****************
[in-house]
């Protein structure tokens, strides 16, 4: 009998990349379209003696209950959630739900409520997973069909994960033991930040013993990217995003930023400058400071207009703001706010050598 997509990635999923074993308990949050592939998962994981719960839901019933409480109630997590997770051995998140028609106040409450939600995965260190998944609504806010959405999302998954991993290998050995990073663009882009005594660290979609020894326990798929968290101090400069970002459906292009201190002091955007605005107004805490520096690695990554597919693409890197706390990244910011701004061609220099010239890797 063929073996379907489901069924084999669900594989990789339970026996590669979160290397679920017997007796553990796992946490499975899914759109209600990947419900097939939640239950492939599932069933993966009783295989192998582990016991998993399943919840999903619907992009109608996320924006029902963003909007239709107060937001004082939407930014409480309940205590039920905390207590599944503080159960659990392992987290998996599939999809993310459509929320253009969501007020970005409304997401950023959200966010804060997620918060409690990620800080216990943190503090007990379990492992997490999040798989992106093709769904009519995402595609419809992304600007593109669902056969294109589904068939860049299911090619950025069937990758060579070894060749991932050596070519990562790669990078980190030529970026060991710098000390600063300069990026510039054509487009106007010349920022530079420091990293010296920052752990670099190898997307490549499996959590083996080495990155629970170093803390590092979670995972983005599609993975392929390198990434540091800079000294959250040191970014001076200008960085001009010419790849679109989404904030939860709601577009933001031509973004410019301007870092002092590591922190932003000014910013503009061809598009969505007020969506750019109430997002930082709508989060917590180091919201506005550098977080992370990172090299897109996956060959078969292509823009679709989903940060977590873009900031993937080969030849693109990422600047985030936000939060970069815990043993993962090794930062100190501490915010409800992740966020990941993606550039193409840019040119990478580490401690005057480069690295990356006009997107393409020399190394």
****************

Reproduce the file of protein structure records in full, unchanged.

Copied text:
[in-house]
């Protein structure tokens, strides 16, 4: 009998990349379209003696209950959630739900409520997973069909994960033991930040013993990217995003930023400058400071207009703001706010050598 997509990635999923074993308990949050592939998962994981719960839901019933409480109630997590997770051995998140028609106040409450939600995965260190998944609504806010959405999302998954991993290998050995990073663009882009005594660290979609020894326990798929968290101090400069970002459906292009201190002091955007605005107004805490520096690695990554597919693409890197706390990244910011701004061609220099010239890797 063929073996379907489901069924084999669900594989990789339970026996590669979160290397679920017997007796553990796992946490499975899914759109209600990947419900097939939640239950492939599932069933993966009783295989192998582990016991998993399943919840999903619907992009109608996320924006029902963003909007239709107060937001004082939407930014409480309940205590039920905390207590599944503080159960659990392992987290998996599939999809993310459509929320253009969501007020970005409304997401950023959200966010804060997620918060409690990620800080216990943190503090007990379990492992997490999040798989992106093709769904009519995402595609419809992304600007593109669902056969294109589904068939860049299911090619950025069937990758060579070894060749991932050596070519990562790669990078980190030529970026060991710098000390600063300069990026510039054509487009106007010349920022530079420091990293010296920052752990670099190898997307490549499996959590083996080495990155629970170093803390590092979670995972983005599609993975392929390198990434540091800079000294959250040191970014001076200008960085001009010419790849679109989404904030939860709601577009933001031509973004410019301007870092002092590591922190932003000014910013503009061809598009969505007020969506750019109430997002930082709508989060917590180091919201506005550098977080992370990172090299897109996956060959078969292509823009679709989903940060977590873009900031993937080969030849693109990422600047985030936000939060970069815990043993993962090794930062100190501490915010409800992740966020990941993606550039193409840019040119990478580490401690005057480069690295990356006009997107393409020399190394």